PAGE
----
Dirt Under Your Nails

Exodus 31: 16 Therefore the people of Israel shall keep the Sabbath, observing the Sabbath throughout their generations, as a covenant forever. 17 It is a sign forever between me and the people of Israel that in six days the LORD made heaven and earth, and on the seventh day he rested and was refreshed.

Dirt Under Your Nails

Read Exodus 31:12-18

If you have ever had to do a posting, slabbing, or mowing job in your garden after a proper days worth of work you end up with dirt underneath your nails. For some this dirt under the nails is part of the price of beautiful garden. Plato once remarked that manual labour was not worthy of humans. In fact to manual labour was seen as dehumanizing. In the Greek world work was so demeaning that slaves were often considered nothing but living tools. The respectable thing was to do mental labour.

But this is not the story of the Bible, which begins in a garden and ends in a garden. Work in no way dehumanizes us. It is precisely what makes us human, as we are made in the image of God—A workman God. Work is not a way of proving our worth.

Tim Keller once commented that the God of the Bible at the moment of creation can be found to have dirt underneath His fingernails.

What happened to us to make us fall out of love with work? Work was no longer something to be enjoyed. It would now become the main source of getting significance in the world.

Regardless of whether it is manual or mental labour, at the end of a day do we have the deep sense of contentment that God had upon finishing his labour in creation? God tells Moses in this passage, that it is possible to work and have contentment.

Work is no longer a means to an end; an incessant striving for significance. Work is delight and refreshment. It is deep cosmic rest. It is the much-needed REM sleep that rejuvenates not only our bodies, but our souls. We no longer have to prove ourselves.

The Sabbath is declaration that Jesus’ words on the cross ring true, “It is finished!”

Bishop JC Ryle once remarked of resting in this assurance of Jesus’ completed work.  “Assurance goes far to set a child of God free. It enables him to feel that the great business of life is a settled business. The great debt, a paid debt, the great disease, the healed disease, and the great works the finished work and all other business, disease, debts, and works are then by comparison small.”

Close Calls


Close Call
Close Call

Psalm 34


1 I will bless the LORD at all times;

his praise shall continually be in my mouth.

10 The young lions suffer want and hunger;

but those who seek the LORD lack no good thing.

11 Come, O children, listen to me;

I will teach you the fear of the LORD.

18 The LORD is near to the brokenhearted

and saves the crushed in spirit.

19 Many are the afflictions of the righteous,

but the LORD delivers him out of them all.

20 He keeps all his bones;

not one of them is broken.

22 The LORD redeems the life of his servants;

none of those who take refuge in him will be condemned.


Part of the beauty and charm of driving down the backroads of the Scottish Highlands are the passing lanes. These roads are fun and yet they can be harrowing. This Psalm has a quick superscript telling us that is one of those close calls for David. He ingeniously “changed his behavior,” or better said, pretended to be “bonkers” in order to avoid the wrath of the king of Gath.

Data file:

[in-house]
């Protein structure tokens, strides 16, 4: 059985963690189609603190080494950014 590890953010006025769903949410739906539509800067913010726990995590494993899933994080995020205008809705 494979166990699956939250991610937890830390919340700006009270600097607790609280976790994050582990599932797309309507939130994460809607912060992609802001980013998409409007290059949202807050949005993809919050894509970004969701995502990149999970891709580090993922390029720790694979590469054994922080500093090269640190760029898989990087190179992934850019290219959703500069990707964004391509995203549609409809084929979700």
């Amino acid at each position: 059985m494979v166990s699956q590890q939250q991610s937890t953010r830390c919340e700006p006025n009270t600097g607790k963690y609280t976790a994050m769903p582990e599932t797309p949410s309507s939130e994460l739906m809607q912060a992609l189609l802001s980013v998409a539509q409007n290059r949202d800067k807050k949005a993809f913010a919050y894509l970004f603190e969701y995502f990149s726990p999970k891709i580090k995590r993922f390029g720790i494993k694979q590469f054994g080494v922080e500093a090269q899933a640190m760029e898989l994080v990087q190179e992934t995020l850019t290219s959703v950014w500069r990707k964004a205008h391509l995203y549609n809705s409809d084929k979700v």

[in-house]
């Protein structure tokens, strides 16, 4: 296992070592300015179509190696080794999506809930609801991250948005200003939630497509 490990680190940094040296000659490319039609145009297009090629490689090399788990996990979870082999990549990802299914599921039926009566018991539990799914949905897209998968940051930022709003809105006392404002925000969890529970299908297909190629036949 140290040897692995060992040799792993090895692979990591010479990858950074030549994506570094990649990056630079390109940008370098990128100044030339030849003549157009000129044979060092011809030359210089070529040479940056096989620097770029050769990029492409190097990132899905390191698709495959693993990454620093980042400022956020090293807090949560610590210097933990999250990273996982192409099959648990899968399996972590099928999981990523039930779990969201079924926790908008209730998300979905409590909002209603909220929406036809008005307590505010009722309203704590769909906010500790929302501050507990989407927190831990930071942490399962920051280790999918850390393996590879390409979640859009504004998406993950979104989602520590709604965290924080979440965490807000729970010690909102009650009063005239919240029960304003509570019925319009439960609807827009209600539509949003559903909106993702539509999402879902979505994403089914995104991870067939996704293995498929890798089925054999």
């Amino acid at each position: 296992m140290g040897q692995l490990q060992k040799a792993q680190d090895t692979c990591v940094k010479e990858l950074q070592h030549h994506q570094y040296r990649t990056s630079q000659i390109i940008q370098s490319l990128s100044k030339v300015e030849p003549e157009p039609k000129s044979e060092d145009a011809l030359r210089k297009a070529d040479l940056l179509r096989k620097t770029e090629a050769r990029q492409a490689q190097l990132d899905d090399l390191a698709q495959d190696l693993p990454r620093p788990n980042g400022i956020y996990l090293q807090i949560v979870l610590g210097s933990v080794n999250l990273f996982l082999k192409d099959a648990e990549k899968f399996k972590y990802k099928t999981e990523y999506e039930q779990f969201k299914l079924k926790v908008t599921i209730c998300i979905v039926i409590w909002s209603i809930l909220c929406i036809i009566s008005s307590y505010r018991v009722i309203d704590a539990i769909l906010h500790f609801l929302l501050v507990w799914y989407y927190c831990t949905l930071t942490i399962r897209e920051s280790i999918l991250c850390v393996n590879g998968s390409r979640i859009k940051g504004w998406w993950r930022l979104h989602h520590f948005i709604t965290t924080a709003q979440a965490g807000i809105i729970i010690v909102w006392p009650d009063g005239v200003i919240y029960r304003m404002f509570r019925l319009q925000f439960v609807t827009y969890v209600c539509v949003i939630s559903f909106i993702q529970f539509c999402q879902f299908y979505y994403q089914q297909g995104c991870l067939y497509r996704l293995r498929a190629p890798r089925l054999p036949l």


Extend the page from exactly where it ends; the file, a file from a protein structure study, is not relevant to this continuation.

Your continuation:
David offers us two quick ideas in this psalm of thanksgiving 1. Rejoice with me (1-10). 2. Learn from me (11-22).(see Derek Kidner, IVP Psalms)

Rejoice with me

Life is filled with these crazy moments of divine rescue and human ingenuity. This is Davids story. “This poor man cried, and the LORD heard him and saved him out of all his troubles.”(v6) David referring to himself as a ‘poor man’ is a positive acknowledgment of humility and selfless enthusiasm. He gives us the secret of contentment. “I will bless the Lord at all times.”(v1)  Much like Paul, we can almost hear David say “Rejoice at all times”(1 Thes 5:18).

Learn from me

In verse 11 the psalmist doesn’t want us to simply have a moment of ecstatic enjoyment, rather he is looking for ecstatic engagement. He wants us to learn the secret of contentment. “Come, O children, listen to me; I will teach you the fear of the LORD.” (v11). Often in Hebrew wisdom literature the teacher or schoolmaster (whether in Proverbs, Ecclesiastes, or the Psalms) would refer to his pupils as benim [Hebrew for children]. The Psalmist clearly wants us to learn from him.

The last twelve verses bid us reflect on our circumstances and learn about the “awe of the LORD” (v11). These close calls are not just coincidental near misses, they remind us of a caring Father who knows us full well. This amazing divine rescue confirms to David what his heart already knows, that “all things work together for good, for those who are called according to his purpose.”(Romans 8:28)

David prophetically and unknowingly speaks about the greatest event, where not just near misses, but actual distress and catastrophe still work together for good. “He keeps all his bones; / not one of them is broken.”

The New Testament authors understood this Psalm to be fulfilled in Jesus on the cross. The trials that crushed Jesus will now no longer have power to break us. Christ has delivered us. Now no matter what happens to us, God will not allow us to be broken, only molded.

Oh, taste and see that the LORD is good!

Blessed is the man who takes refuge in him! (v8)


This is the secret of contentment.